Cheap Is Not Necessarily Nasty In The Loan World
The number one consideration when looking for personal finance should be how much of your hard-earned cash a loan is going to relieve you of. If you see a loaf of bread in a shop that costs 60p and a seemingly identical loaf right next to it for 90p, you’d be faced with a question: Should I choose the cheaper one, or is it cheaper because there’s something wrong with it, in which case should I go with the 90p one? Some people would instinctively buy the cheaper one, others the more expensive, depending on the reasoning. After all, one of them might simply have the wrong price on it. Similarly, denim is denim but if a pair of jeans has a designer label on it, it can cost many multiples of the cost of an unbranded pair. So can this strange human quirk be applied to all areas of spending? For example, is there going to be any difference between a loan with an APR of 8% and one with 16%? In other words, should the cheapest loans be snapped up or avoided? Boiled down to basics, money is money, and if you spend £100 interest on a loan it’s better than paying £10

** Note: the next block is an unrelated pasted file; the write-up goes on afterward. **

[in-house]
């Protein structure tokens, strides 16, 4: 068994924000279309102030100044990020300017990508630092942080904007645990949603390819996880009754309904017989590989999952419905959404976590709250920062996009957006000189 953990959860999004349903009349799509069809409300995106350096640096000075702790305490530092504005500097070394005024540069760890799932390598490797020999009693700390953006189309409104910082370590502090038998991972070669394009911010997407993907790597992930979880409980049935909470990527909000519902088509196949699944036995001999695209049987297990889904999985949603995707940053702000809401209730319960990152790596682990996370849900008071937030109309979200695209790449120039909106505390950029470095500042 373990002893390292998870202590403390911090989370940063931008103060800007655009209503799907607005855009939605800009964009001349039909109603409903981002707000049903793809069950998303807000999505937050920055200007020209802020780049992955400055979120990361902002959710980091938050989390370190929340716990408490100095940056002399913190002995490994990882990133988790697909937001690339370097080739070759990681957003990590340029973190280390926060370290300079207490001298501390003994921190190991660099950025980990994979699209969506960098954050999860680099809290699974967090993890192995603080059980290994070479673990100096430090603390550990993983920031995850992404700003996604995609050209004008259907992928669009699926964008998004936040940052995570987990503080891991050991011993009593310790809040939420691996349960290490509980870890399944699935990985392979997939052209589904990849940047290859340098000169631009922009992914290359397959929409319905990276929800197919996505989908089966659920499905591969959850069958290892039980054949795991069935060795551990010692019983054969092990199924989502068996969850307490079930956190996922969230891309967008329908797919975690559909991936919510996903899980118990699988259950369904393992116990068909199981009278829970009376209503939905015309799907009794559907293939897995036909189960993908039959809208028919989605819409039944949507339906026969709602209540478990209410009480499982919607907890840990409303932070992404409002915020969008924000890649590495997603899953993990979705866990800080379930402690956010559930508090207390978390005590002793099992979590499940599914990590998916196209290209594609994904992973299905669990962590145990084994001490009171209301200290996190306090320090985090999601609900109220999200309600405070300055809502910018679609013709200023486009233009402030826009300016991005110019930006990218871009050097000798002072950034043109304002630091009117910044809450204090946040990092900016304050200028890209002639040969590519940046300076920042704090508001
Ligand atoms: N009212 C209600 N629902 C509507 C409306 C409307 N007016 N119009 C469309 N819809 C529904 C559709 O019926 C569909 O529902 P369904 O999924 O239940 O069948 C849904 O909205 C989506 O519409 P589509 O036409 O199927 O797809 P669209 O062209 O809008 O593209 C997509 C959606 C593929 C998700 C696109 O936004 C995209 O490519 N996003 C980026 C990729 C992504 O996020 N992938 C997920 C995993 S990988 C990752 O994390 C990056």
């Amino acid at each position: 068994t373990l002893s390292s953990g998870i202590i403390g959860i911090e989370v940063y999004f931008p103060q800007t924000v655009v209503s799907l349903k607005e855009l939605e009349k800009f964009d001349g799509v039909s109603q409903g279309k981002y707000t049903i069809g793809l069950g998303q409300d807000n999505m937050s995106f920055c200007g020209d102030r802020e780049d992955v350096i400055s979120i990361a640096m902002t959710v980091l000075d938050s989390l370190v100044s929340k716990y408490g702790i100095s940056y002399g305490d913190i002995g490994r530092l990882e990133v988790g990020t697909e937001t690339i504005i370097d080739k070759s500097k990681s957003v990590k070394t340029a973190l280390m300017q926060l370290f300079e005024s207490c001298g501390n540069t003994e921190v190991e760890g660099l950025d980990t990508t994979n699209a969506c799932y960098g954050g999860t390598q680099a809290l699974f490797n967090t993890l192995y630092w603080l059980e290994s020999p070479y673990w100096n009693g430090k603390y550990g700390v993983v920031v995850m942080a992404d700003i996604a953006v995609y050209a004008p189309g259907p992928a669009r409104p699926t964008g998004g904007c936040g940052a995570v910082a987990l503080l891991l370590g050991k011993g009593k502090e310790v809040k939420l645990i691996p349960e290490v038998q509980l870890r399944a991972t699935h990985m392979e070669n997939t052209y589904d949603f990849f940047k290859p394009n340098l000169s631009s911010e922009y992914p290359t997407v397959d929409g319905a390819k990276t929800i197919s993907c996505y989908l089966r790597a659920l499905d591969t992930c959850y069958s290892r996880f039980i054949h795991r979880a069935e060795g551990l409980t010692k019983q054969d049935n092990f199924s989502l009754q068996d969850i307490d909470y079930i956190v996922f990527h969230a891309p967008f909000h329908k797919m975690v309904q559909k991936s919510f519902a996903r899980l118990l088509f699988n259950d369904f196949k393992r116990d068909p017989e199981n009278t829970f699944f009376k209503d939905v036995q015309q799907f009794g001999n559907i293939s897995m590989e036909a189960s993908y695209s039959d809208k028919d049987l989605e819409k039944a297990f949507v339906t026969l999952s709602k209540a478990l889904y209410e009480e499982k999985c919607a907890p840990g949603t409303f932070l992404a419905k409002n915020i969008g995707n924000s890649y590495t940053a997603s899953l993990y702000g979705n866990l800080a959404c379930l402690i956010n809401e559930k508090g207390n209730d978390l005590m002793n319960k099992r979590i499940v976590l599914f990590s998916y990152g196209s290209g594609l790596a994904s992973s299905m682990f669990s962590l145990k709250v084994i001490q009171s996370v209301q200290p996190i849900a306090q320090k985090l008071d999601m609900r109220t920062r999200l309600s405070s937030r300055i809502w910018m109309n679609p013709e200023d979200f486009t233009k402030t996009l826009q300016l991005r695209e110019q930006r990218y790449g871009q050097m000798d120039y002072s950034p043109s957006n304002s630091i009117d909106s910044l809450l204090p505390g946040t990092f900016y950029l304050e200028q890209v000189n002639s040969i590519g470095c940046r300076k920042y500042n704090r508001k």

1. However you really need to look into the details of the loan to be able to assess what represents good value. For example, is the low rate for an introductory period only? Are you looking for a loan designed for high-risk borrowers when you’re a low-risk borrower (i.e. you have a good credit rating)? Are there charges for paying off the loan early? Are there conditions that apply to low rate loan, thatmay not apply to the loan you need. A common criteria is the size of the loan, with larger loans often attracting lower rates of interest. It may sound like stating the obvious, but the cheapest loan is the one that costs you the least to pay off, not the one with the lowest rate. And your personal circumstances could entitle you to a loan that costs much less than it would for someone else. But don’t get into the mindset that a more expensive loan must in some way be “better”, as the chances are it’s probably simply expensive. The best advice is to think very carefully about what you need, ask as many questions of the lender as possible and take a view on the most likely future situation you will find yourself in. By this we mean that there is little point in paying extra interest to get the flexibilty of paying a loan off early, if you are highly unlikely to be in the situation of making an early repayment.
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